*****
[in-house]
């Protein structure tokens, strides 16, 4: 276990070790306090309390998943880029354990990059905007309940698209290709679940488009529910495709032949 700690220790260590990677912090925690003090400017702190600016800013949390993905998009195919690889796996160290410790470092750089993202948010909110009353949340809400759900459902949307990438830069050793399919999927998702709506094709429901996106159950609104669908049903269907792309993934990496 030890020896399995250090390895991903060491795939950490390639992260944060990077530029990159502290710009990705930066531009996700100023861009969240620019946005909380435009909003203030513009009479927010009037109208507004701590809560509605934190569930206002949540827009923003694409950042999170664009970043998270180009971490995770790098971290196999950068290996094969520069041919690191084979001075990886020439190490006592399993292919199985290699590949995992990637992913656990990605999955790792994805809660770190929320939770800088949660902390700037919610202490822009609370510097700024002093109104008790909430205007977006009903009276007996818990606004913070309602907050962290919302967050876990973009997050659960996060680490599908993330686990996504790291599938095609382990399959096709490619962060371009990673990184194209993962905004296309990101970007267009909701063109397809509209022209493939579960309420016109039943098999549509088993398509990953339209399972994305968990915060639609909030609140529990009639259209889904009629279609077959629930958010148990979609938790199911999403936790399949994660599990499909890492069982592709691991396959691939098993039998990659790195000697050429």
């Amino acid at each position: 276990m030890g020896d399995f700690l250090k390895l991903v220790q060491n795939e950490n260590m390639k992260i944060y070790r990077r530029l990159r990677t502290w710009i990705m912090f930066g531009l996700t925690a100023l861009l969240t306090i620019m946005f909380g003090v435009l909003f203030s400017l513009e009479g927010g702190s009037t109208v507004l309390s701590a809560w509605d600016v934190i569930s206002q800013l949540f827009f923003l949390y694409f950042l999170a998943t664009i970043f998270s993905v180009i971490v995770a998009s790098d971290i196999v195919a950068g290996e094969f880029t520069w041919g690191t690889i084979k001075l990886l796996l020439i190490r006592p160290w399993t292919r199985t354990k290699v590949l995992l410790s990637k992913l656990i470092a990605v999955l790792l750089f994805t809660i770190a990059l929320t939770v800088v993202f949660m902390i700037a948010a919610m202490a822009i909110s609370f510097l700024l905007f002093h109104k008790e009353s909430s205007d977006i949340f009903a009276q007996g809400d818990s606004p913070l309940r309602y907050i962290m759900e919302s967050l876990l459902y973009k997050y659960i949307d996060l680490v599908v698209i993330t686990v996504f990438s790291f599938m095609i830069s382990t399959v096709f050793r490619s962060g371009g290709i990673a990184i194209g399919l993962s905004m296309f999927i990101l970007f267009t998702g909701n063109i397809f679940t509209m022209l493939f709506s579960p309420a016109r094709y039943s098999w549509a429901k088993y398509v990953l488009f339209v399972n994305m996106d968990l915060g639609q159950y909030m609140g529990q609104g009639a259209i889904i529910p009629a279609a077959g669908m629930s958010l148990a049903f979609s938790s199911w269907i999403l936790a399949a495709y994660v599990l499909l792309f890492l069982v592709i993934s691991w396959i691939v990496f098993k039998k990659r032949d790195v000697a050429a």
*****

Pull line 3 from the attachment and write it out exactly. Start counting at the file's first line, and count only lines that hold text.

């Amino acid at each position: 276990m030890g020896d399995f700690l250090k390895l991903v220790q060491n795939e950490n260590m390639k992260i944060y070790r990077r530029l990159r990677t502290w710009i990705m912090f930066g531009l996700t925690a100023l861009l969240t306090i620019m946005f909380g003090v435009l909003f203030s400017l513009e009479g927010g702190s009037t109208v507004l309390s701590a809560w509605d600016v934190i569930s206002q800013l949540f827009f923003l949390y694409f950042l999170a998943t664009i970043f998270s993905v180009i971490v995770a998009s790098d971290i196999v195919a950068g290996e094969f880029t520069w041919g690191t690889i084979k001075l990886l796996l020439i190490r006592p160290w399993t292919r199985t354990k290699v590949l995992l410790s990637k992913l656990i470092a990605v999955l790792l750089f994805t809660i770190a990059l929320t939770v800088v993202f949660m902390i700037a948010a919610m202490a822009i909110s609370f510097l700024l905007f002093h109104k008790e009353s909430s205007d977006i949340f009903a009276q007996g809400d818990s606004p913070l309940r309602y907050i962290m759900e919302s967050l876990l459902y973009k997050y659960i949307d996060l680490v599908v698209i993330t686990v996504f990438s790291f599938m095609i830069s382990t399959v096709f050793r490619s962060g371009g290709i990673a990184i194209g399919l993962s905004m296309f999927i990101l970007f267009t998702g909701n063109i397809f679940t509209m022209l493939f709506s579960p309420a016109r094709y039943s098999w549509a429901k088993y398509v990953l488009f339209v399972n994305m996106d968990l915060g639609q159950y909030m609140g529990q609104g009639a259209i889904i529910p009629a279609a077959g669908m629930s958010l148990a049903f979609s938790s199911w269907i999403l936790a399949a495709y994660v599990l499909l792309f890492l069982v592709i993934s691991w396959i691939v990496f098993k039998k990659r032949d790195v000697a050429a």